You know RapReviews.com got'cha back! We're the cure for your Wednesday, hump day, middle of the work week blues with brand new hip-hop videos to enjoy, starting with the Crown City Rockers getting their groove on.
Here's a behind the scenes video for Saigon's "Gotta Believe It" featuring Just Blaze.
In this Culture VI interview, Nino Bless talks about Slaughterhouse.
Here's the official Juicy J video for "North Memphis Like Me."
And peep out this Tanya Morgan "public access" style video for "Hardcore Gentlemen."
You can watch J57 from the Brown Bag AllStars making a beat... IN HIS CAR!
Last but not least is a video for Random's new song "Worst I Ever Heard." Enjoy!
It gives me no pleasure to put one of my favorite female emcees out there as perpetratin' a fraud, but the facts are undeniable. Oliver 'O-Dub' Wang brought to my attention this article from Slate.com, which busts out "Doctor" Roxanne Shante, Ph.D as being full of it. Previous Shante news stories had proudly proclaimed how she got one over on Warner Music and forced them to pay for her college degree as previously agreed to contractually. Unfortunately with just a few minutes of investigation by Slate writer Ben Sheffner, the whole story proved in the words of MC Lyte to be paper thin. No such contract ever existed, no license for her to practice as a doctor exists in the state of New York, and no degree was ever issued to her by Cornell. In fact the only school she attended, Marymount Manhattan College, says she dropped out after just four months. In other words, her entire story is bupkis. If she ever decides to go to college FOR REAL, RapReviews.com will proudly stand behind her, but she can't claim she's already earned a degree without putting in the work.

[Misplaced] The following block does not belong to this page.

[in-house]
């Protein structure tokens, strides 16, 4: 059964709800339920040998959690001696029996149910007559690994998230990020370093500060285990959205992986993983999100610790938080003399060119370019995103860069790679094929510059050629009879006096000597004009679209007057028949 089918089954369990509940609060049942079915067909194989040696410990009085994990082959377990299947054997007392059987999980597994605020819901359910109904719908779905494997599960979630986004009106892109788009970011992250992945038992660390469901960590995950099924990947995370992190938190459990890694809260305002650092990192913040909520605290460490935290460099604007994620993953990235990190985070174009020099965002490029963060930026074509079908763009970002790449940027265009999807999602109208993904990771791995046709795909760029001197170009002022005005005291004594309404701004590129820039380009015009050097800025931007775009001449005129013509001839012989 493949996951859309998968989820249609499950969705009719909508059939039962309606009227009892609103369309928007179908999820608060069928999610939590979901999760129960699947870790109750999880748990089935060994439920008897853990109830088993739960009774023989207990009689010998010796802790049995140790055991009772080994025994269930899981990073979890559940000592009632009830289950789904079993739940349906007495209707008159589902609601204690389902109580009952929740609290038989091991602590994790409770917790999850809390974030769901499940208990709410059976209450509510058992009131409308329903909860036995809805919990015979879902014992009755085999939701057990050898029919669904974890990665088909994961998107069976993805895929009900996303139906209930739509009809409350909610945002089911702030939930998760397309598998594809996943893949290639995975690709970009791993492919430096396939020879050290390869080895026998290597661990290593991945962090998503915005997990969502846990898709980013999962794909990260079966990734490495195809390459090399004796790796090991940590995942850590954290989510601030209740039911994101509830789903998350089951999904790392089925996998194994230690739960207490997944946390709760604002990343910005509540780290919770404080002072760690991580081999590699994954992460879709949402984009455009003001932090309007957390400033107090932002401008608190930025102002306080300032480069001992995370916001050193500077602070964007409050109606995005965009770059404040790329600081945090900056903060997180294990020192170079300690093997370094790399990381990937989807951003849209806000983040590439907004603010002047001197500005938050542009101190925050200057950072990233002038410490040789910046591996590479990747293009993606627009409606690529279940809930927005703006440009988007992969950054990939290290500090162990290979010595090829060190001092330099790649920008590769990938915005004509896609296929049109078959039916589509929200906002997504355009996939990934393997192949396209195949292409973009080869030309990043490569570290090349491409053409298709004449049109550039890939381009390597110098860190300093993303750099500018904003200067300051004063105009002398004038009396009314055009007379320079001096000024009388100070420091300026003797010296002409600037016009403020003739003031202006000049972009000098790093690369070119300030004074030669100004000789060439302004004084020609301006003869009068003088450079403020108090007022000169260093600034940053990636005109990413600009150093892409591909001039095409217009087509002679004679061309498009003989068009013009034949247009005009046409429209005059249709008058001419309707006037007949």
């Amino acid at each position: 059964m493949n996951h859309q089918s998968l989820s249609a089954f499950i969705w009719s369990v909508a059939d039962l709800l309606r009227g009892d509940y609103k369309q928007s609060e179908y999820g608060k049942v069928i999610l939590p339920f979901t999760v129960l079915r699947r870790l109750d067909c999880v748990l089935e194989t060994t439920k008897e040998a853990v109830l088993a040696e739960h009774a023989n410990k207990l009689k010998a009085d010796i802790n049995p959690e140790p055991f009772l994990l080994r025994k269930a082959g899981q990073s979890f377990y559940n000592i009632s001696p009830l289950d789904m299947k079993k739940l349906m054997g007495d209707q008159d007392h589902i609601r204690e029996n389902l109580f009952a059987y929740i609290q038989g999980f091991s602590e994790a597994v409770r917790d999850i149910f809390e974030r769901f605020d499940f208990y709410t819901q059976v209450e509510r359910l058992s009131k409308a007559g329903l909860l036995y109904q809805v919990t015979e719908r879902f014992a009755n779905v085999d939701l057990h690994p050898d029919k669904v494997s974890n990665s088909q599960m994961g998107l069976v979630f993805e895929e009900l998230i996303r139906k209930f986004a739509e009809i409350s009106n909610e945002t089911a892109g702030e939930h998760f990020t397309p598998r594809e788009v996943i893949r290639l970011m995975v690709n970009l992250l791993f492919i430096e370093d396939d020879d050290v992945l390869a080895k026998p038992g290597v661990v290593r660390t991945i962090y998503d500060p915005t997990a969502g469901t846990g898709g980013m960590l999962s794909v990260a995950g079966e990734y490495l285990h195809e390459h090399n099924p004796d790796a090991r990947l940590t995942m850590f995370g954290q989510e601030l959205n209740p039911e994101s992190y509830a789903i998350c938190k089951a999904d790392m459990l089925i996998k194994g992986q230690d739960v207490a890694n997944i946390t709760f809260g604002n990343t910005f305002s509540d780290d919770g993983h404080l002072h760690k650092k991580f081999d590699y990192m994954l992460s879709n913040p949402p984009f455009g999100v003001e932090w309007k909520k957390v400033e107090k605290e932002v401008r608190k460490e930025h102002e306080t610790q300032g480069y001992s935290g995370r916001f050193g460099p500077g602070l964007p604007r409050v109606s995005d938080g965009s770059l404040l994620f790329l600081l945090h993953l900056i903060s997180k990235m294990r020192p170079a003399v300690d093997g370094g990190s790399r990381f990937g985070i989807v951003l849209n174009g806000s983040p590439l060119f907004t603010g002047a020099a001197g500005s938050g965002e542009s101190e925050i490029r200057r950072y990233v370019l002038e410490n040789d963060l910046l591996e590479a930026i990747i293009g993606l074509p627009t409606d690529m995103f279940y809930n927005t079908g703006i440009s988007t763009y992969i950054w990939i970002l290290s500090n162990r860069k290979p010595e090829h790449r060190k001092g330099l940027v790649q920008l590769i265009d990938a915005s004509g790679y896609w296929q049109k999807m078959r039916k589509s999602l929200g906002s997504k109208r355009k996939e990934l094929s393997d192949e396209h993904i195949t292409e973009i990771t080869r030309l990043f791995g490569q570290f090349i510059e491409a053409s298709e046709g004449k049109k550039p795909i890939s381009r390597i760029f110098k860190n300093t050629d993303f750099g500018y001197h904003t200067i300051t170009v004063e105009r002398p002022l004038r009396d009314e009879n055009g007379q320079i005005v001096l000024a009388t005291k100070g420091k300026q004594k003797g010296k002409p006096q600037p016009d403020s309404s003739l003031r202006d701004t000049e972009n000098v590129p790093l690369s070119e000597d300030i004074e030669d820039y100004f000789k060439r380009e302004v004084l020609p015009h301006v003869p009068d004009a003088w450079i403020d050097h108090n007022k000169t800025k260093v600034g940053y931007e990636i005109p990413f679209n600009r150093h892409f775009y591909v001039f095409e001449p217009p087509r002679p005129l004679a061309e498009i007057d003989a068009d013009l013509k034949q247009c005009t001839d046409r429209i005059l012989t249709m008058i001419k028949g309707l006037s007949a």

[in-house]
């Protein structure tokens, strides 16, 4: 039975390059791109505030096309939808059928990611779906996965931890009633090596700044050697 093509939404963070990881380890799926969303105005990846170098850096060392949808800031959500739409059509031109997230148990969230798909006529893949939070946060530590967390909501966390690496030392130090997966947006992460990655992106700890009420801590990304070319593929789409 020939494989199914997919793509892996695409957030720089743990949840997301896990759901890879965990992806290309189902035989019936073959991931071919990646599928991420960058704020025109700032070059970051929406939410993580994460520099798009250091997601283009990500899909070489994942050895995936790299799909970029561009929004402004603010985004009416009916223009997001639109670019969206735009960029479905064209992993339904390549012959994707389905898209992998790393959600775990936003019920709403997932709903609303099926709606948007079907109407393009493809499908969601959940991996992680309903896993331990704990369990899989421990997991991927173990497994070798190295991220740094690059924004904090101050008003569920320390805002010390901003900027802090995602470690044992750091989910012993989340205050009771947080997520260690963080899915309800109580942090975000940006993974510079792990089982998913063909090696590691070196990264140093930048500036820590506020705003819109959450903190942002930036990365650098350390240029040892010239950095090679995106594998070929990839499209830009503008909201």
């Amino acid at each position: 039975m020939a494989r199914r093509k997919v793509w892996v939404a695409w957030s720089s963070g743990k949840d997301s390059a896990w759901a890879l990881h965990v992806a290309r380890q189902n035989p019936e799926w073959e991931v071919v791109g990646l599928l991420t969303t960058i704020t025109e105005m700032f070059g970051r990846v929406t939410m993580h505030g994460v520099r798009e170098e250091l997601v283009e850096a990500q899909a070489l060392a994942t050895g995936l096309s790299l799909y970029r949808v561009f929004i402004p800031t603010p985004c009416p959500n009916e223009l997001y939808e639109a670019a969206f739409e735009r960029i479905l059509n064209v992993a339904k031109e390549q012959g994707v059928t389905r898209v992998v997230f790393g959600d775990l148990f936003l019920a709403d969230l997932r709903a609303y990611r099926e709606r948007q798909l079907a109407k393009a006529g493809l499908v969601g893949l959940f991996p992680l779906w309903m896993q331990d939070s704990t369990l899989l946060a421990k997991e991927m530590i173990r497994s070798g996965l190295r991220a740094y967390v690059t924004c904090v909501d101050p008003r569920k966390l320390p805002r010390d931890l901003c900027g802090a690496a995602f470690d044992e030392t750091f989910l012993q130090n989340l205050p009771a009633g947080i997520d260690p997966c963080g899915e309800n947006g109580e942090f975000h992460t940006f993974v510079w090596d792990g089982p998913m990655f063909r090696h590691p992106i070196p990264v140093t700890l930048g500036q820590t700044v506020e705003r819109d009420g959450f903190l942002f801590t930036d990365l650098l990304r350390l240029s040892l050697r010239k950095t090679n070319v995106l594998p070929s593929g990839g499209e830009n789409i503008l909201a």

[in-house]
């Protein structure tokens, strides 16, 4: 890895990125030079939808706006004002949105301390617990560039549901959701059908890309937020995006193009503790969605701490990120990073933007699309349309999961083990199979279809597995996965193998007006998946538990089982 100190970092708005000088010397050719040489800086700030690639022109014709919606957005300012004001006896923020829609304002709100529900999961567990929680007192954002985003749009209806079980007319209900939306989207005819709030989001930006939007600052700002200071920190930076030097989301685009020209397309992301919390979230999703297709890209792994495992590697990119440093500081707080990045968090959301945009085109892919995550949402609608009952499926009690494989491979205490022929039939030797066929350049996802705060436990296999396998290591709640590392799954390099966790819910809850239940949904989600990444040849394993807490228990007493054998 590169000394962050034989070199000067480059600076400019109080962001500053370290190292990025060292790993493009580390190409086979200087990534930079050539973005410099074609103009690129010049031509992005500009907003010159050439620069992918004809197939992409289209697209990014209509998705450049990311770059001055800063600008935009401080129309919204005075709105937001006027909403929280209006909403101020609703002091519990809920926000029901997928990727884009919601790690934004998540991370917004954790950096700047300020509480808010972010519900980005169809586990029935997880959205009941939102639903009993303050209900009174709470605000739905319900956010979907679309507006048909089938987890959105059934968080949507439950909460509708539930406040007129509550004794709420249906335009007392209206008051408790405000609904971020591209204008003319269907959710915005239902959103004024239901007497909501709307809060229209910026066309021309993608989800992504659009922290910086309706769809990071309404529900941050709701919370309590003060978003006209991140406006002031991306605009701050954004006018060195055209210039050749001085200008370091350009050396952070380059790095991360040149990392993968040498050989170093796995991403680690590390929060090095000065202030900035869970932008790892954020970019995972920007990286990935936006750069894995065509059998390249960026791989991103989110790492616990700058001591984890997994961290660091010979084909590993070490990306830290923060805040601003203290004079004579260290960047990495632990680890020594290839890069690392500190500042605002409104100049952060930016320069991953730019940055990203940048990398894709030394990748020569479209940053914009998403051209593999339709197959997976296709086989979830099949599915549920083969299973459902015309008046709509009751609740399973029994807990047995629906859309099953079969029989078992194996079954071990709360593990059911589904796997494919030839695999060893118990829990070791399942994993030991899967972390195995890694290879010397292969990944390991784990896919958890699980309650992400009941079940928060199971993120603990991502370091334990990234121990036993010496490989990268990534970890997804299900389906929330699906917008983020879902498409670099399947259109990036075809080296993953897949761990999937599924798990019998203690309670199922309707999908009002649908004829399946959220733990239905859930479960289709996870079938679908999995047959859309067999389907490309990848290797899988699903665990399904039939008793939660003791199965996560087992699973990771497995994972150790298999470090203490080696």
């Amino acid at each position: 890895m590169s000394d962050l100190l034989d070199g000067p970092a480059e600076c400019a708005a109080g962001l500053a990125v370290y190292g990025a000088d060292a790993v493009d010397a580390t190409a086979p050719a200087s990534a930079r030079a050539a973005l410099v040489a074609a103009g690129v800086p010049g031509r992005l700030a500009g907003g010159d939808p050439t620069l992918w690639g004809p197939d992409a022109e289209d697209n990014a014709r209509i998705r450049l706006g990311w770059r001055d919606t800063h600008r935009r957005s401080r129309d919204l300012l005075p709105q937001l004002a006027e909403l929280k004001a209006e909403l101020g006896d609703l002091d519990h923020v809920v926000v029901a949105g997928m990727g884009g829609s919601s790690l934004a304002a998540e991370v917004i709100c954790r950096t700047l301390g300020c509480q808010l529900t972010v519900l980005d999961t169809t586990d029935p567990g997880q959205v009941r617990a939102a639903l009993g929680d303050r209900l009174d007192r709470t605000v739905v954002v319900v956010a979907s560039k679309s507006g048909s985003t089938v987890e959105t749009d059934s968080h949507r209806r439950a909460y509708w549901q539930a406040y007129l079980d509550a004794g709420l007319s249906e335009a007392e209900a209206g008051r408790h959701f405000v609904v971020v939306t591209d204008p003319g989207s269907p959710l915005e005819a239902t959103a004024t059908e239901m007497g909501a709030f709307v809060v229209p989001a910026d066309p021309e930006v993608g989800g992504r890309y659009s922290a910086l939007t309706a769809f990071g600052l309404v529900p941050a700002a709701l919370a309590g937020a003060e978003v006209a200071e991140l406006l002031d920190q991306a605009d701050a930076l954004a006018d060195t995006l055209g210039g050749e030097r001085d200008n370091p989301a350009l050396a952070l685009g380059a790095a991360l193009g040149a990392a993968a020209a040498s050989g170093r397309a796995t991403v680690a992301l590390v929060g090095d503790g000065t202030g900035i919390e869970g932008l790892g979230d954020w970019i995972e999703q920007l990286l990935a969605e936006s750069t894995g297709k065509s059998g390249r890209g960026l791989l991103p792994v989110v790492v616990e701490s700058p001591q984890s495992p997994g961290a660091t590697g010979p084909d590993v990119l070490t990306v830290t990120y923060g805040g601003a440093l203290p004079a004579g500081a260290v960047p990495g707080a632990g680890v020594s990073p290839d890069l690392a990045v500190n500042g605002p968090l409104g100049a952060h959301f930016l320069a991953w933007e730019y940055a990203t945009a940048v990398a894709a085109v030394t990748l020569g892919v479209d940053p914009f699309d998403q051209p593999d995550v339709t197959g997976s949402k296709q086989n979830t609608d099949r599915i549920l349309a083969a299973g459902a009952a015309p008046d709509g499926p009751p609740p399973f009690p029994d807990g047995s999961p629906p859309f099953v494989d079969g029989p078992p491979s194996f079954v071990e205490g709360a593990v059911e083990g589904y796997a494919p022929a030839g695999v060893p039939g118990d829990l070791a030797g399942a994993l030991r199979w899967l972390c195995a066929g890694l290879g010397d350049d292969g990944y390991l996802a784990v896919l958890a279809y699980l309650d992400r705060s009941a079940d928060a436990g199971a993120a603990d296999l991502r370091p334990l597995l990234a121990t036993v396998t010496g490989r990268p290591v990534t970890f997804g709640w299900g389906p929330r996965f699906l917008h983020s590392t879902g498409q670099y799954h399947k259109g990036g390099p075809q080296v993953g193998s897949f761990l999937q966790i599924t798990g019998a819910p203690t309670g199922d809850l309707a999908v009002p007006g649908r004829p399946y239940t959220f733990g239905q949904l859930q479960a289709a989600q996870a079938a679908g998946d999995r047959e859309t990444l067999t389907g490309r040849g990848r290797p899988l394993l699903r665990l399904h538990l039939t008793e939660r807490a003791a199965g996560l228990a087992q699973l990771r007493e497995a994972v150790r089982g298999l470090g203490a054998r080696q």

I just did this remix for my friend and former labelmate, Mr. J Medeiros (formerly of The Procussions). It features some amazing vocals by a singer named Tara Ellis who also sang the hook on one of my fav Pros tracks, "I'll Fly". Mr. J & myself are currently discussing the possibility of trying to round up some of the ex-Rawkus acts and do a tour! I'll let you know what happens from that soon, but in the meantime, check the remix and spread the word... and music!
Since this is my day to review obnoxious promotional singles, here's the latest one from Soulja Boy glorifying his own excess. "Told that bitch to hit the sour/Now she's smellin like a flower/Then we hopped up in the shower/Beat it up from the back my nigga." Fantastic. As Soulja Boy tracks go, the whistling melody isn't that bad, but hearing this kid brag about how much marijuana he smokes ("stupid stupid sour") and how great he is ("I be so damn fucking fly") just proves he hasn't developed his rhyme writing or even gotten beyond showing off how young, dumb and full of cum he is. Not like I really expected him to, but still. "I'm so motherfuckin rich/Don't call my fuckin phone." Don't worry about it. You ain't got nothin' to say.
Dunlap Exclusive is ready to help Plies cook, and "even though he ain't go to school for it" he's "a motherfuckin chef." What's he cooking? A chicken. What's he making it with? Baking soda. Do you get what the song's about? Then I don't need to explain any further. This seems to be my week to review singles and album with rappers bragging about how good their skills are in the illicit trades, from the kitchen to the streets. Sometimes even real fried chicken needs a little more spicy seasoning to make it worth eating. Dunlap Exclusive tries, but he can't do it without Plies. Since Plies is a better rapper than the average, that's reason enough for me to expect more from him than these paint by the numbers lyrics. "Chef" won't offend his fans but it won't garner him any new ones either.